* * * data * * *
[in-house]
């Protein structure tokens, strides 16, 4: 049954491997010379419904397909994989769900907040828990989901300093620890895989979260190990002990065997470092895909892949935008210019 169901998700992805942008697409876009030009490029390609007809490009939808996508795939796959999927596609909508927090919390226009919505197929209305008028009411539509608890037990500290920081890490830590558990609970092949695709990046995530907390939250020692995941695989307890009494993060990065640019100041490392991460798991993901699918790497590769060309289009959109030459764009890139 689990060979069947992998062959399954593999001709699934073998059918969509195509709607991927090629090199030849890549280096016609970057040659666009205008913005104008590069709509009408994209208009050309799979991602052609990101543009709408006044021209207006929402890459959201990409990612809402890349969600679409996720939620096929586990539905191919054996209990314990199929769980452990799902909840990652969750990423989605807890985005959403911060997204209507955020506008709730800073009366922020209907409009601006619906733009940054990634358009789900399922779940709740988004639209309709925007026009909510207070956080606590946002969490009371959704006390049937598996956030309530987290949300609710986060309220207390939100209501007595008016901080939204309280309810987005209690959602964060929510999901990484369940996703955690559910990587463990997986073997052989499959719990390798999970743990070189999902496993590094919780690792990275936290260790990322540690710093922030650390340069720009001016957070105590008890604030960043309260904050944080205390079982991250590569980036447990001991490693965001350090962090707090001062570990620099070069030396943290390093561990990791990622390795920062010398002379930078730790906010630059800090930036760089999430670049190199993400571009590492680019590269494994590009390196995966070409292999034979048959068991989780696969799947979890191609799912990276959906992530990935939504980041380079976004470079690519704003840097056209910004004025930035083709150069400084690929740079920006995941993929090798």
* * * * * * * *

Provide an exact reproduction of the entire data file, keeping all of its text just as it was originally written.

[in-house]
């Protein structure tokens, strides 16, 4: 049954491997010379419904397909994989769900907040828990989901300093620890895989979260190990002990065997470092895909892949935008210019 169901998700992805942008697409876009030009490029390609007809490009939808996508795939796959999927596609909508927090919390226009919505197929209305008028009411539509608890037990500290920081890490830590558990609970092949695709990046995530907390939250020692995941695989307890009494993060990065640019100041490392991460798991993901699918790497590769060309289009959109030459764009890139 689990060979069947992998062959399954593999001709699934073998059918969509195509709607991927090629090199030849890549280096016609970057040659666009205008913005104008590069709509009408994209208009050309799979991602052609990101543009709408006044021209207006929402890459959201990409990612809402890349969600679409996720939620096929586990539905191919054996209990314990199929769980452990799902909840990652969750990423989605807890985005959403911060997204209507955020506008709730800073009366922020209907409009601006619906733009940054990634358009789900399922779940709740988004639209309709925007026009909510207070956080606590946002969490009371959704006390049937598996956030309530987290949300609710986060309220207390939100209501007595008016901080939204309280309810987005209690959602964060929510999901990484369940996703955690559910990587463990997986073997052989499959719990390798999970743990070189999902496993590094919780690792990275936290260790990322540690710093922030650390340069720009001016957070105590008890604030960043309260904050944080205390079982991250590569980036447990001991490693965001350090962090707090001062570990620099070069030396943290390093561990990791990622390795920062010398002379930078730790906010630059800090930036760089999430670049190199993400571009590492680019590269494994590009390196995966070409292999034979048959068991989780696969799947979890191609799912990276959906992530990935939504980041380079976004470079690519704003840097056209910004004025930035083709150069400084690929740079920006995941993929090798």